A trio of U.S. Supreme Court cases – on topics like cell phone records, rental cars, and overseas storage of Hotmail accounts may change how the Internet is configured and how IoT, cloud and outsourcing agreements are effectuated in the future. What all of these cases have in common is the disconnect between the individual about whom data is collected, and the entity that collects that data. This disconnect – which is ubiquitous in the Internet era – means that the data collected by IoT devices, transmitted over commercial networks, and stored by virtually every company or cloud service may not be entitled to the same legal protections that the same data would be entitled to if the data subject held that data on their own.
At first glance, the three cases have nothing to do with each other, and have nothing to do with the Internet. The first case, Carpenter v. United States, http://www.scotusblog.com/case-files/cases/carpenter-v-united-states-2/ involves the standard of proof necessary for the government to obtain access to what is called “historical cell site data” – a shorthand for having the phone company track your location. The lower court ruled that to get a “tower dump” which includes the location of either all users or to track where an individual user was in the past, the government needed only a court order – not a formal search warrant supported by probable cause and specifying exactly what to seize – in order to turn your cell phone into a government tracking device. One of the reasons the government asserts that no warrant is necessary to track your movements using your phone is that the cell tower records are the records of the cell tower owner – the phone company – not you. While they are records ABOUT you, they aren’t your records. Thus, you have voluntarily abandoned your privacy rights when you chose to share your location with the phone company, just as you have voluntarily abandonded your privacy rights when you share your location with Google Maps, your reading preferences with Amazon, your porn viewing preferences with your ISP and whomever. The case illustrates the problem with what is called the “third party” doctrine in the modern Internet age – the fact that virtually everything about you, from what time you wake up in the morning, your music preferences, when you leave the house, what you eat, how you sleep, your exercise patterns, your commnications – everything is being collected by an app, transmitted over a network and stored and used by some third party. Thus, you have either no or at least a diminished expectation of privacy because its not YOUR data – its their data about you.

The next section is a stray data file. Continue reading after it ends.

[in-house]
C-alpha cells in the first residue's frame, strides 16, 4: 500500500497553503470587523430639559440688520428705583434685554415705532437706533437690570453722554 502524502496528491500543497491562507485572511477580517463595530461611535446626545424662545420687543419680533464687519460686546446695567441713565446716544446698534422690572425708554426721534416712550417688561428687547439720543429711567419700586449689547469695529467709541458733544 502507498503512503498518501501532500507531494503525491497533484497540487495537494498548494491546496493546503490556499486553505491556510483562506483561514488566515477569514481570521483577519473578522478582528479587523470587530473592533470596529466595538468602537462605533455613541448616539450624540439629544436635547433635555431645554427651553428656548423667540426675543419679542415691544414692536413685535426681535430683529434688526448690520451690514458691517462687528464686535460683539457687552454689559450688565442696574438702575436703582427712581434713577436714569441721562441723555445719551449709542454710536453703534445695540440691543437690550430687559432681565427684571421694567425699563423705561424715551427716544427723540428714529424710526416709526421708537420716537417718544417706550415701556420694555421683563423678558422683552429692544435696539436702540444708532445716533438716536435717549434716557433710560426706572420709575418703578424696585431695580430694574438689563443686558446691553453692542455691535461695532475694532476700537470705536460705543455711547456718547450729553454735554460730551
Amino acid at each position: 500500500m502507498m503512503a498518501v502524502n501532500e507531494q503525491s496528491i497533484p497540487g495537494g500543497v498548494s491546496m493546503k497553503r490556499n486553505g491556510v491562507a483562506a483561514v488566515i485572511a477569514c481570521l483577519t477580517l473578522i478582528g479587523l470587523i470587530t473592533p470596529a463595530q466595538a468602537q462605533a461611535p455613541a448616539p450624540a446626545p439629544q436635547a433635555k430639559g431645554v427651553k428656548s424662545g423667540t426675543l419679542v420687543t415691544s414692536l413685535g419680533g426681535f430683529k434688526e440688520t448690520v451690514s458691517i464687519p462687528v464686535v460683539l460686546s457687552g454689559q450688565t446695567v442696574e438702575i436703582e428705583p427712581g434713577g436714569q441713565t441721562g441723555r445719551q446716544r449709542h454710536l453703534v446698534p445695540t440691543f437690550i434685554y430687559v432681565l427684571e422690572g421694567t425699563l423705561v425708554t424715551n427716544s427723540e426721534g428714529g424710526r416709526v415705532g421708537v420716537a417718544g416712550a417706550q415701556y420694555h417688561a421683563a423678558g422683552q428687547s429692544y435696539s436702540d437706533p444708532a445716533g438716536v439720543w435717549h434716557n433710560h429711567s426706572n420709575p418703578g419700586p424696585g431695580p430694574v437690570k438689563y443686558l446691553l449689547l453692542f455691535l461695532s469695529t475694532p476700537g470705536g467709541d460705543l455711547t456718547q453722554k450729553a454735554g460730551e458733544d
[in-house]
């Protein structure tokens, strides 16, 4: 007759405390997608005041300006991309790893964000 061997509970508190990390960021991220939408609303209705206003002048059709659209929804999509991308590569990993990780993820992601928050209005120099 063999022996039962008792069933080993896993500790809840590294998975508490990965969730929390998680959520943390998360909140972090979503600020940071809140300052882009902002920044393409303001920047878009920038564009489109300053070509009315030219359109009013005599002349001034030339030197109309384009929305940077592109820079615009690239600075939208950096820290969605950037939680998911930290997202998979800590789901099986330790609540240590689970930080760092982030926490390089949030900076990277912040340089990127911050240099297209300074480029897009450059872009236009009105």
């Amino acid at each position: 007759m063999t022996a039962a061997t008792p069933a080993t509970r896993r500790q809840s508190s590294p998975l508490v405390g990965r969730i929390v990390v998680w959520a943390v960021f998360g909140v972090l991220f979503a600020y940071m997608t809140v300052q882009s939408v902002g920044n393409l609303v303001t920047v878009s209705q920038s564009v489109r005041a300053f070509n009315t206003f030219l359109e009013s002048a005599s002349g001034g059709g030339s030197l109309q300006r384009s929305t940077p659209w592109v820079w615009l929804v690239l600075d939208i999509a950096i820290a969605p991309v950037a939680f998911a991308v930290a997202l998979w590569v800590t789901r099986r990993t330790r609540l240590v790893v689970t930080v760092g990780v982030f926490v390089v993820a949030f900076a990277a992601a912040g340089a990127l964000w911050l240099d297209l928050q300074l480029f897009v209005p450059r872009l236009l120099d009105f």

The modern internet contains a series of dependent relationships – ISP’s, e-mail providers, cloud providers, app developers, content providers, cloud services, and hundreds of others. Data about us travels from place to place, entity to entity, person to person. The Internet mostly cares not about geography or even the technology – data travels, mostly through third parties. Limiting individuals’ rights to the data they personally create and store on their own computers at their own location seems to miss the point of privacy. An individuals’ privacy interest (if not their right) travels with the private data – and doesn’t stop either at the border or at the ownership of the container through which it travels. What the Supreme Court does in the next few months may determine whether privacy rights will depend on how data is transmitted, rather than on what kind of information it is. We wait with baited breath.